For three decades I’ve worked with people who are aging or chronically ill, helping them figure out how the heck they are going to pay for old age or serious illness. One of the issues that’s gotten markedly worse during this time is financial toxicity — that is, the economic burden that too often accompanies the diagnosis of a dread or terminal disease. I see this most often with people battling cancer.
Well, as often happens in life, I recently found the proverbial shoe on the other foot when my mother was diagnosed with cancer. Thankfully, her prognosis is pretty good, and she has some resources and a great support system.
As we sat talking with medical pros in Baltimore regarding the best course of treatment, side effects, outcomes and alternatives, I segued from son Scott to professional Scott, asking questions I so often try to help strangers answer. To say Mom’s doctors were taken aback is an understatement.
They were polite and professional, yet clearly not used to someone saying, “So, OK, what’s the price tag for all of this, and how much of that do you expect to end up being the patient’s responsibility?”
We all want to say, “Give us your best, spare no expense,” but the reality is that medical expenses can easily stress a family, and far too many face financially difficult choices and even bankruptcy.
Take this one example: There are different grades of cancer treatments, and many insurance companies are only approving the lowest grade of treatment; if you want the best treatments, you may have to pay for it yourself. And anyone who wants to pursue alternative, experimental or, especially, integrative treatments is often left to finance all or most of the treatment on their own.
Nearly 66% of cancer patients express interest in talking with their doctors about the costs associated with cancer treatments, according to the National Cancer Institute (cancer.gov). On the flip side, that same source says less than half of oncologists and 27% of cancer patients report actually having had those cost-related discussions.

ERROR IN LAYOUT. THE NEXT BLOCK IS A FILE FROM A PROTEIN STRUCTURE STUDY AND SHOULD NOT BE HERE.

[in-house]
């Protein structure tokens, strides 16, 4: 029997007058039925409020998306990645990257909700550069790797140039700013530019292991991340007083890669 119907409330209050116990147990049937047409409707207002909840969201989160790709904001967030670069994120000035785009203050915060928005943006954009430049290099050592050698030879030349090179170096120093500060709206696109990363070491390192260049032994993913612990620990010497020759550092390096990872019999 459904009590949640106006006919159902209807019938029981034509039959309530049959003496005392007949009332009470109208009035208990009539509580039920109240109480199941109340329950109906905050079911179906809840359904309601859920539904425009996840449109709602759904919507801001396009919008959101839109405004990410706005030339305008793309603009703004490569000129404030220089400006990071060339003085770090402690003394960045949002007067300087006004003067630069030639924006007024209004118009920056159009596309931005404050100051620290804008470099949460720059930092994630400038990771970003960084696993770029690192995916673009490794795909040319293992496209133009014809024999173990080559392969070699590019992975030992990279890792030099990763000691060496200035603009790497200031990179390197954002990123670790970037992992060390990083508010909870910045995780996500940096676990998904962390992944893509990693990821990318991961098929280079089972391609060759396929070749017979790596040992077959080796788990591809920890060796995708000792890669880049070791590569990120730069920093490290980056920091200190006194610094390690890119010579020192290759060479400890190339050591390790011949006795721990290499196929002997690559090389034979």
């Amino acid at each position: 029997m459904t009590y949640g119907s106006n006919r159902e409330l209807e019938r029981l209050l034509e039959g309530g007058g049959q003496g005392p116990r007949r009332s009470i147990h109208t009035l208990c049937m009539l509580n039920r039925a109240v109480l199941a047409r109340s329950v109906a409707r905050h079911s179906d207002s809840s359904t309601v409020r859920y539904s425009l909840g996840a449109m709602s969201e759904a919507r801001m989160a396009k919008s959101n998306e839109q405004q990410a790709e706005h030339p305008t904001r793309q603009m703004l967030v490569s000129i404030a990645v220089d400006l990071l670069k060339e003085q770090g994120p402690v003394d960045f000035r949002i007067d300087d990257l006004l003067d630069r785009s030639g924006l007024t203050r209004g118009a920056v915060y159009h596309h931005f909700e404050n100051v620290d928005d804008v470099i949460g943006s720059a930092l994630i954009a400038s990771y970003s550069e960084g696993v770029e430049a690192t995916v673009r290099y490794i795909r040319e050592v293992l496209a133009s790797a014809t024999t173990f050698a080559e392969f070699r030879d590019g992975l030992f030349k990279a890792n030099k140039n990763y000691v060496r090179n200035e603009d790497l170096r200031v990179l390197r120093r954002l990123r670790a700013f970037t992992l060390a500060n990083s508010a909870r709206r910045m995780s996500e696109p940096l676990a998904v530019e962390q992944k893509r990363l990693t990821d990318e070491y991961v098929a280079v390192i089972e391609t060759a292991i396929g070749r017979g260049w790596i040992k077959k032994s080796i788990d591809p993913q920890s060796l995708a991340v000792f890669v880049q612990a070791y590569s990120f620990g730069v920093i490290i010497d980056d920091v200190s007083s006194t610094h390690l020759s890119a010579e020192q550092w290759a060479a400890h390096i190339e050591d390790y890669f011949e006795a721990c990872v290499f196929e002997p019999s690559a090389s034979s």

Medical bills are one of the most unpredictable and unavoidable expenses. According to the Centers for Disease Control, one in five American adults struggles to pay medical bills, and 10 million adult Americans face medical bills they can’t pay each year despite having health insurance.
The increasing of average life spans also brings the irony of more chances for us to face illness. So, financial toxicity not only is here to stay, it’s going to get worse. It may not bankrupt you, but the psychological stress alone is a side effect no one’s mom — or other loved one — should have to deal with.
Whether you advocate for the current fee-for-service model, a single-payer alternative or something in between, I think we can all agree you should be able to chart a course toward wellness, eliminating all other clutter — including financial woes — and focus on recovery.
Still with the U.S. health care system pay model expected to be relatively static for now, I would encourage patients and, especially, their loved ones to not be shy about having the cost-of-care conversations, among themselves and with medical providers. On the flip side, I would ask medical pros to be open to the financial questions and challenges major medical treatment naturally and increasingly bring.
Baltimore native Scott Page (email@example.com) is CEO of LifeGuide Partners and writes and speaks regularly about retirement and financial issues facing seniors and people dealing with serious illness.